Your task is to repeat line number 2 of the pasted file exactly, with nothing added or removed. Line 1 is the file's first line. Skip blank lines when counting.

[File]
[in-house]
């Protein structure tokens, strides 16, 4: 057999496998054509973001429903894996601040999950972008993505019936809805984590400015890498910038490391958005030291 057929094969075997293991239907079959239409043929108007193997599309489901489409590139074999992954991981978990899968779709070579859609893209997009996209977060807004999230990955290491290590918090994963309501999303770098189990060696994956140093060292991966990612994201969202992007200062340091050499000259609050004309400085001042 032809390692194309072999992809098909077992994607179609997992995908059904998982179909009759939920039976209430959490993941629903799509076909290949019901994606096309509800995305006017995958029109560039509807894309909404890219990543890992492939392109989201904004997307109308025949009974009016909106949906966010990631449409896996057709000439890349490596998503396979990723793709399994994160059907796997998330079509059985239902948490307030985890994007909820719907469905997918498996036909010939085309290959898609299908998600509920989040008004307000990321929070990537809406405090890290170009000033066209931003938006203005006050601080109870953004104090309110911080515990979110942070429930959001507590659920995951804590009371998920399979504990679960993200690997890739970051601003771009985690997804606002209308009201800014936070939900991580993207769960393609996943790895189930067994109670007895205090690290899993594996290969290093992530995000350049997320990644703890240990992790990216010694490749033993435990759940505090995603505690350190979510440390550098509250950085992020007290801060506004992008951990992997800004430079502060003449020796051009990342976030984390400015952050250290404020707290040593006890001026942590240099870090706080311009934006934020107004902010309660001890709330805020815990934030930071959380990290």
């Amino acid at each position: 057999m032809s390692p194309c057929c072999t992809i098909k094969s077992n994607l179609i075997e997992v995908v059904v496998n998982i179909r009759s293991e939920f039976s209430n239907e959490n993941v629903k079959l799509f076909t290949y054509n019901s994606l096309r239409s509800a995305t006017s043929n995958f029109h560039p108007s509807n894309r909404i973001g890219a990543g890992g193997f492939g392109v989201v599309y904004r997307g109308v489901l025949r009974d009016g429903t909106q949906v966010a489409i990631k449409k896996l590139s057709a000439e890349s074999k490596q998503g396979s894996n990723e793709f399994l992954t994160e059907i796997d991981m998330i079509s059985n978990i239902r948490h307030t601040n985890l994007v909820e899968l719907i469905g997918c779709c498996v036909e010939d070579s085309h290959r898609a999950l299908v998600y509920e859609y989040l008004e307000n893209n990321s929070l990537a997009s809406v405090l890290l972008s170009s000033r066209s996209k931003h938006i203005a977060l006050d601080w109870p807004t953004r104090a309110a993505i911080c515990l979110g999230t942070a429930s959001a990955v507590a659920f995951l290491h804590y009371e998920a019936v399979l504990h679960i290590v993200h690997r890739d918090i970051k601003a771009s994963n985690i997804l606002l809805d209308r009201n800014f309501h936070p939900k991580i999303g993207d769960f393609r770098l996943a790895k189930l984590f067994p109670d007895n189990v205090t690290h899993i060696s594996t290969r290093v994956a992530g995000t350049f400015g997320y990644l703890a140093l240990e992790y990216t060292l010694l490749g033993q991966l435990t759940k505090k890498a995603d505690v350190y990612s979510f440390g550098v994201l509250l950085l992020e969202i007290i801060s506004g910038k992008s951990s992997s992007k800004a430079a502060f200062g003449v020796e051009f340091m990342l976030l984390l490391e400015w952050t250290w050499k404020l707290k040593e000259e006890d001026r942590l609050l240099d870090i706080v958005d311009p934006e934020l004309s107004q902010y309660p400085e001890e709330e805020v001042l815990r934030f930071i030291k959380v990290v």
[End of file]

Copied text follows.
């Protein structure tokens, strides 16, 4: 057999496998054509973001429903894996601040999950972008993505019936809805984590400015890498910038490391958005030291 057929094969075997293991239907079959239409043929108007193997599309489901489409590139074999992954991981978990899968779709070579859609893209997009996209977060807004999230990955290491290590918090994963309501999303770098189990060696994956140093060292991966990612994201969202992007200062340091050499000259609050004309400085001042 032809390692194309072999992809098909077992994607179609997992995908059904998982179909009759939920039976209430959490993941629903799509076909290949019901994606096309509800995305006017995958029109560039509807894309909404890219990543890992492939392109989201904004997307109308025949009974009016909106949906966010990631449409896996057709000439890349490596998503396979990723793709399994994160059907796997998330079509059985239902948490307030985890994007909820719907469905997918498996036909010939085309290959898609299908998600509920989040008004307000990321929070990537809406405090890290170009000033066209931003938006203005006050601080109870953004104090309110911080515990979110942070429930959001507590659920995951804590009371998920399979504990679960993200690997890739970051601003771009985690997804606002209308009201800014936070939900991580993207769960393609996943790895189930067994109670007895205090690290899993594996290969290093992530995000350049997320990644703890240990992790990216010694490749033993435990759940505090995603505690350190979510440390550098509250950085992020007290801060506004992008951990992997800004430079502060003449020796051009990342976030984390400015952050250290404020707290040593006890001026942590240099870090706080311009934006934020107004902010309660001890709330805020815990934030930071959380990290």